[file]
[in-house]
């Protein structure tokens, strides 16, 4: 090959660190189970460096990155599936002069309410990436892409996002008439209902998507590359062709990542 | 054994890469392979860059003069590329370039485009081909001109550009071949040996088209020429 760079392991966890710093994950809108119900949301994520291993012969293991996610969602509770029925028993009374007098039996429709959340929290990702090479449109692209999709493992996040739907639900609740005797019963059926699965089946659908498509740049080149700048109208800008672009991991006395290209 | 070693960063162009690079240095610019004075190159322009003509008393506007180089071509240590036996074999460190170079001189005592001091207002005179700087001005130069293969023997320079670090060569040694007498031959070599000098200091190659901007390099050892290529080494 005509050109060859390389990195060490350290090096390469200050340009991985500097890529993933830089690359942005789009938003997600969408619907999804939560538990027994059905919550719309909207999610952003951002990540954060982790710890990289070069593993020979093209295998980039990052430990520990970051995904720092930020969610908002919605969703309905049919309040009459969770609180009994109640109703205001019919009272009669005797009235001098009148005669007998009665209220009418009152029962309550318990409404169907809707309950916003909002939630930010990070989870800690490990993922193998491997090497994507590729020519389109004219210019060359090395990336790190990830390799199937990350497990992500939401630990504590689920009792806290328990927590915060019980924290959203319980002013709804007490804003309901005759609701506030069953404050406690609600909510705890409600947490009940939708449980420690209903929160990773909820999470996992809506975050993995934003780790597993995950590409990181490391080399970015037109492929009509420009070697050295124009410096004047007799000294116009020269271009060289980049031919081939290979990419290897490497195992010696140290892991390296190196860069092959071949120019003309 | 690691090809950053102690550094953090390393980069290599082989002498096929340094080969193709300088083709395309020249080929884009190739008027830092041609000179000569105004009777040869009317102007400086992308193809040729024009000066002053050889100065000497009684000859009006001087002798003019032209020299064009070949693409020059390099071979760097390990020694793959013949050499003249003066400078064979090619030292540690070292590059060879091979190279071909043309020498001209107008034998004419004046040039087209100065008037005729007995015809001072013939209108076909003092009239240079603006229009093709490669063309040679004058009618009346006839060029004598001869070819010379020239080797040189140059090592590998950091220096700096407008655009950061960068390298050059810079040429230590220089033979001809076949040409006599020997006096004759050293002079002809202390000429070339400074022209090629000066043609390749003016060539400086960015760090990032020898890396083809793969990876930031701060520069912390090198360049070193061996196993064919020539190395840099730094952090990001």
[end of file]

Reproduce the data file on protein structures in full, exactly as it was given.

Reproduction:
[in-house]
């Protein structure tokens, strides 16, 4: 090959660190189970460096990155599936002069309410990436892409996002008439209902998507590359062709990542 | 054994890469392979860059003069590329370039485009081909001109550009071949040996088209020429 760079392991966890710093994950809108119900949301994520291993012969293991996610969602509770029925028993009374007098039996429709959340929290990702090479449109692209999709493992996040739907639900609740005797019963059926699965089946659908498509740049080149700048109208800008672009991991006395290209 | 070693960063162009690079240095610019004075190159322009003509008393506007180089071509240590036996074999460190170079001189005592001091207002005179700087001005130069293969023997320079670090060569040694007498031959070599000098200091190659901007390099050892290529080494 005509050109060859390389990195060490350290090096390469200050340009991985500097890529993933830089690359942005789009938003997600969408619907999804939560538990027994059905919550719309909207999610952003951002990540954060982790710890990289070069593993020979093209295998980039990052430990520990970051995904720092930020969610908002919605969703309905049919309040009459969770609180009994109640109703205001019919009272009669005797009235001098009148005669007998009665209220009418009152029962309550318990409404169907809707309950916003909002939630930010990070989870800690490990993922193998491997090497994507590729020519389109004219210019060359090395990336790190990830390799199937990350497990992500939401630990504590689920009792806290328990927590915060019980924290959203319980002013709804007490804003309901005759609701506030069953404050406690609600909510705890409600947490009940939708449980420690209903929160990773909820999470996992809506975050993995934003780790597993995950590409990181490391080399970015037109492929009509420009070697050295124009410096004047007799000294116009020269271009060289980049031919081939290979990419290897490497195992010696140290892991390296190196860069092959071949120019003309 | 690691090809950053102690550094953090390393980069290599082989002498096929340094080969193709300088083709395309020249080929884009190739008027830092041609000179000569105004009777040869009317102007400086992308193809040729024009000066002053050889100065000497009684000859009006001087002798003019032209020299064009070949693409020059390099071979760097390990020694793959013949050499003249003066400078064979090619030292540690070292590059060879091979190279071909043309020498001209107008034998004419004046040039087209100065008037005729007995015809001072013939209108076909003092009239240079603006229009093709490669063309040679004058009618009346006839060029004598001869070819010379020239080797040189140059090592590998950091220096700096407008655009950061960068390298050059810079040429230590220089033979001809076949040409006599020997006096004759050293002079002809202390000429070339400074022209090629000066043609390749003016060539400086960015760090990032020898890396083809793969990876930031701060520069912390090198360049070193061996196993064919020539190395840099730094952090990001």